Sometimes when inspiration has been lost, it might help to go to a favourite art gallery or have another look at an artist to search for something familiar… and give it a twist, which often leads to more new ideas. Even da Vinci was fond of copied cats (as well as ferrets, science and the human body…you should really see his Facebook page) … anyway, here are five suggestions for your next sketchbook drawing session!
Re-do it what’s been done before, but in your own way
- Go to a museum/gallery and draw; it’s such a treat to stand directly before favourite artworks to study and copy one of hundreds of masterpieces found in London: The National Gallery, The British Museum, and the Wallace Collection, to name a few. There’s plenty of stuff to see at The Courtauld Gallery and the Tates, too… and of course, there’s the old stand-by for dozens of beautifully-wrought objects in the Victoria & Albert Museum. Getting out and about with a sketchpad is also a fun way to meet people, who are always curious and love chatting with artists working in public spaces!
- Explore the infinite inspiration of the human body using some new material which is not the life drawing class standard (I’m looking at you, charcoal) such as in this collage using scraps tracing vellum, newsprint, and old packing paper to depict the model:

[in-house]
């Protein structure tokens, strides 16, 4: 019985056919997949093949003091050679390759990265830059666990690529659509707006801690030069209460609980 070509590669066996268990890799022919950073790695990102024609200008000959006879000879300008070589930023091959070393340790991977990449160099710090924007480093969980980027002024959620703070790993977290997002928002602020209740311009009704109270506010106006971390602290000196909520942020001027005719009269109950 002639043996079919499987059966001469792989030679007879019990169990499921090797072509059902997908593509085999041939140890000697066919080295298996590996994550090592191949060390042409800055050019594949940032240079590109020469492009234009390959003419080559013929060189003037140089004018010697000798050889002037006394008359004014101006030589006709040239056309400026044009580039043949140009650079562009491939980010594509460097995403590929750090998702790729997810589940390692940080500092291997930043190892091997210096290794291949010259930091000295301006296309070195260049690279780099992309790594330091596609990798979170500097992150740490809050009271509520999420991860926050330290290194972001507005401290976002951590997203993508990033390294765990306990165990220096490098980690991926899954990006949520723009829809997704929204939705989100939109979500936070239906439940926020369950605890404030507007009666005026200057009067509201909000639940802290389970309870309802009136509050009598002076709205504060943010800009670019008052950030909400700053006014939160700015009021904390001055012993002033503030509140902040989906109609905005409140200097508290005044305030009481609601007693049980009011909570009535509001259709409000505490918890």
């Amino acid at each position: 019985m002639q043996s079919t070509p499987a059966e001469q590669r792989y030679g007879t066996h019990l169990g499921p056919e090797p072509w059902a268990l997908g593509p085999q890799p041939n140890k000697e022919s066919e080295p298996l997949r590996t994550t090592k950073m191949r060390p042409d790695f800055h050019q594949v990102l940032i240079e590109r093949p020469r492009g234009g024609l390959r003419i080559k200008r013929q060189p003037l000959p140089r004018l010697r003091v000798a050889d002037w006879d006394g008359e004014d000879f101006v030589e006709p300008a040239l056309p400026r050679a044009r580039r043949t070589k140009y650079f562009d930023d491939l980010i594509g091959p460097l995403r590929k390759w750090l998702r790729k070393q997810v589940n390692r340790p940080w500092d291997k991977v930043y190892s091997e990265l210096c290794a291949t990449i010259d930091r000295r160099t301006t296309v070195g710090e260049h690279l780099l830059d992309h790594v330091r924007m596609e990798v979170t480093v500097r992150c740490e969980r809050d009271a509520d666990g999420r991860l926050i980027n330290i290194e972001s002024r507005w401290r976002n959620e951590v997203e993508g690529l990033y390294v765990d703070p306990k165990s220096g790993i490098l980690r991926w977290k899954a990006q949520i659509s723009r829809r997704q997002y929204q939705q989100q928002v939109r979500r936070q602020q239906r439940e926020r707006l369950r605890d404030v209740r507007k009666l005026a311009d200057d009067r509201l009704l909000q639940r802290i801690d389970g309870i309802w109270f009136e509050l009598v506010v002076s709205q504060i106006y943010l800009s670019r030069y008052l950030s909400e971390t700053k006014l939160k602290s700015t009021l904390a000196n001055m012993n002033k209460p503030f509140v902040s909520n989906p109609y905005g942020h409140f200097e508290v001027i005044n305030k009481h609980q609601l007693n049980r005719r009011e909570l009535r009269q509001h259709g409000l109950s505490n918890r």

- Drawing “en plein aire” is always refreshing, like these artists have done: a sketch of Clapham Common by Kelise Franclemont, photos and sketches by Jess Huang, and paintings of London by Oliver Yu Chan and Sarah Fosse:
- Give yourself a little challenge, scavenger hunt-style, such as “draw 5 things that begin with the letter F”. You will find many intriguing and off-the-wall items at The Hunterian Museum, Wellcome Collection, Museum of London, Science Museum, or Natural History Museum, like this “F” item, which traces the endlessly absorbing pattern in a delicate sea fan.
- Experiment with different materials that you normally don’t use; e.g., instead of old-school paper and pencil, practice drawing with a Wacom stylus and tablet or other technology instead. Here are some examples of “paintings” (if they can be called that?) from artists David Hockney, Yibao Gao, and Kelise Franclemont who demonstrate very different results that can be achieved with an iPad and an app such as Brushes or ArtRage:
There’s no end to the creative things one can do with new materials or a different set-up. All that really matters for something exciting to happen is to mix it up a little!
More information and links
- For more creative ideas, read: “22 Ways to create compelling content when you don’t have a clue [infographic]” by Brian Clark, a professional copy editor and graphic designer
- Life drawing classes (along with lots of other topics) are available at:
– City Lit: there are around 30 courses related to drawing and painting from life
– Putney School of Art and Design
– Royal Drawing School (formerly Prince’s Drawing School)
– The Art Academy at London Bridge
– as well as many others!
- Meetup.com informal figure drawing groups
- The ArtFund sponsors the National Art Pass, which gets you into scores of art exhibitions for half price to FREE! So there’s really no excuse…
- Check TimeOut London Art section for upcoming art events and exhibitions